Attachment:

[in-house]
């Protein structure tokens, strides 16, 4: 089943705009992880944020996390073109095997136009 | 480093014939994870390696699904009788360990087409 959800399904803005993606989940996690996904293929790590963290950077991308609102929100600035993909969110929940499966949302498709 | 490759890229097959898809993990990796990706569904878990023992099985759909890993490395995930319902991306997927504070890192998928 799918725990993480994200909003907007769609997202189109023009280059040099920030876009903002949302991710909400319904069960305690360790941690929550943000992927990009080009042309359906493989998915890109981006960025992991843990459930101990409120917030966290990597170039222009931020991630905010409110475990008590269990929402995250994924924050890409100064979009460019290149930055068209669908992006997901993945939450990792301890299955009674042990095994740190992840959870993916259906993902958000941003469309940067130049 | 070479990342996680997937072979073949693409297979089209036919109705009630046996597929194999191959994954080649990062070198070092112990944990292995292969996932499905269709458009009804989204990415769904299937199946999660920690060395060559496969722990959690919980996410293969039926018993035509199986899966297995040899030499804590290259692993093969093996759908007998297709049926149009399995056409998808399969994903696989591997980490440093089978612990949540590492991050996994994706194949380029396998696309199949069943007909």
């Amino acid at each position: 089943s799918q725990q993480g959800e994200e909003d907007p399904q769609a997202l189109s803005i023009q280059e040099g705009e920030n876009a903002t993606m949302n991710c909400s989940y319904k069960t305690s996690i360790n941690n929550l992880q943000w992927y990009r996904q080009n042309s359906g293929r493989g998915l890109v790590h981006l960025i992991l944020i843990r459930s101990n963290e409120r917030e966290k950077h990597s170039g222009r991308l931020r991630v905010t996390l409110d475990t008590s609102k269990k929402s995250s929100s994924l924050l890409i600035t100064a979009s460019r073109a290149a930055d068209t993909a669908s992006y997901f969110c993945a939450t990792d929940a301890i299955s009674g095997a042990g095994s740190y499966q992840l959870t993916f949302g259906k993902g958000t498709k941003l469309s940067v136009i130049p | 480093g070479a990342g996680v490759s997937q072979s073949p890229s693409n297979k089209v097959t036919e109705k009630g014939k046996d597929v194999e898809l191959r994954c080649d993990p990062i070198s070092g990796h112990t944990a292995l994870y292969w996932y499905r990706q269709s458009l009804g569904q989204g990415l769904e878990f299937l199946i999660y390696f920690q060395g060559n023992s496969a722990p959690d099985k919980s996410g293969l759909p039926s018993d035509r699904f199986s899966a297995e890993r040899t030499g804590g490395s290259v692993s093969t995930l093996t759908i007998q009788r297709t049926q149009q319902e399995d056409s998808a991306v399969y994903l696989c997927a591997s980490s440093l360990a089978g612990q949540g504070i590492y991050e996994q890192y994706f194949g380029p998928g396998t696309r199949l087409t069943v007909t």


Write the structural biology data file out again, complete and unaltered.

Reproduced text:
[in-house]
């Protein structure tokens, strides 16, 4: 089943705009992880944020996390073109095997136009 | 480093014939994870390696699904009788360990087409 959800399904803005993606989940996690996904293929790590963290950077991308609102929100600035993909969110929940499966949302498709 | 490759890229097959898809993990990796990706569904878990023992099985759909890993490395995930319902991306997927504070890192998928 799918725990993480994200909003907007769609997202189109023009280059040099920030876009903002949302991710909400319904069960305690360790941690929550943000992927990009080009042309359906493989998915890109981006960025992991843990459930101990409120917030966290990597170039222009931020991630905010409110475990008590269990929402995250994924924050890409100064979009460019290149930055068209669908992006997901993945939450990792301890299955009674042990095994740190992840959870993916259906993902958000941003469309940067130049 | 070479990342996680997937072979073949693409297979089209036919109705009630046996597929194999191959994954080649990062070198070092112990944990292995292969996932499905269709458009009804989204990415769904299937199946999660920690060395060559496969722990959690919980996410293969039926018993035509199986899966297995040899030499804590290259692993093969093996759908007998297709049926149009399995056409998808399969994903696989591997980490440093089978612990949540590492991050996994994706194949380029396998696309199949069943007909």
């Amino acid at each position: 089943s799918q725990q993480g959800e994200e909003d907007p399904q769609a997202l189109s803005i023009q280059e040099g705009e920030n876009a903002t993606m949302n991710c909400s989940y319904k069960t305690s996690i360790n941690n929550l992880q943000w992927y990009r996904q080009n042309s359906g293929r493989g998915l890109v790590h981006l960025i992991l944020i843990r459930s101990n963290e409120r917030e966290k950077h990597s170039g222009r991308l931020r991630v905010t996390l409110d475990t008590s609102k269990k929402s995250s929100s994924l924050l890409i600035t100064a979009s460019r073109a290149a930055d068209t993909a669908s992006y997901f969110c993945a939450t990792d929940a301890i299955s009674g095997a042990g095994s740190y499966q992840l959870t993916f949302g259906k993902g958000t498709k941003l469309s940067v136009i130049p | 480093g070479a990342g996680v490759s997937q072979s073949p890229s693409n297979k089209v097959t036919e109705k009630g014939k046996d597929v194999e898809l191959r994954c080649d993990p990062i070198s070092g990796h112990t944990a292995l994870y292969w996932y499905r990706q269709s458009l009804g569904q989204g990415l769904e878990f299937l199946i999660y390696f920690q060395g060559n023992s496969a722990p959690d099985k919980s996410g293969l759909p039926s018993d035509r699904f199986s899966a297995e890993r040899t030499g804590g490395s290259v692993s093969t995930l093996t759908i007998q009788r297709t049926q149009q319902e399995d056409s998808a991306v399969y994903l696989c997927a591997s980490s440093l360990a089978g612990q949540g504070i590492y991050e996994q890192y994706f194949g380029p998928g396998t696309r199949l087409t069943v007909t």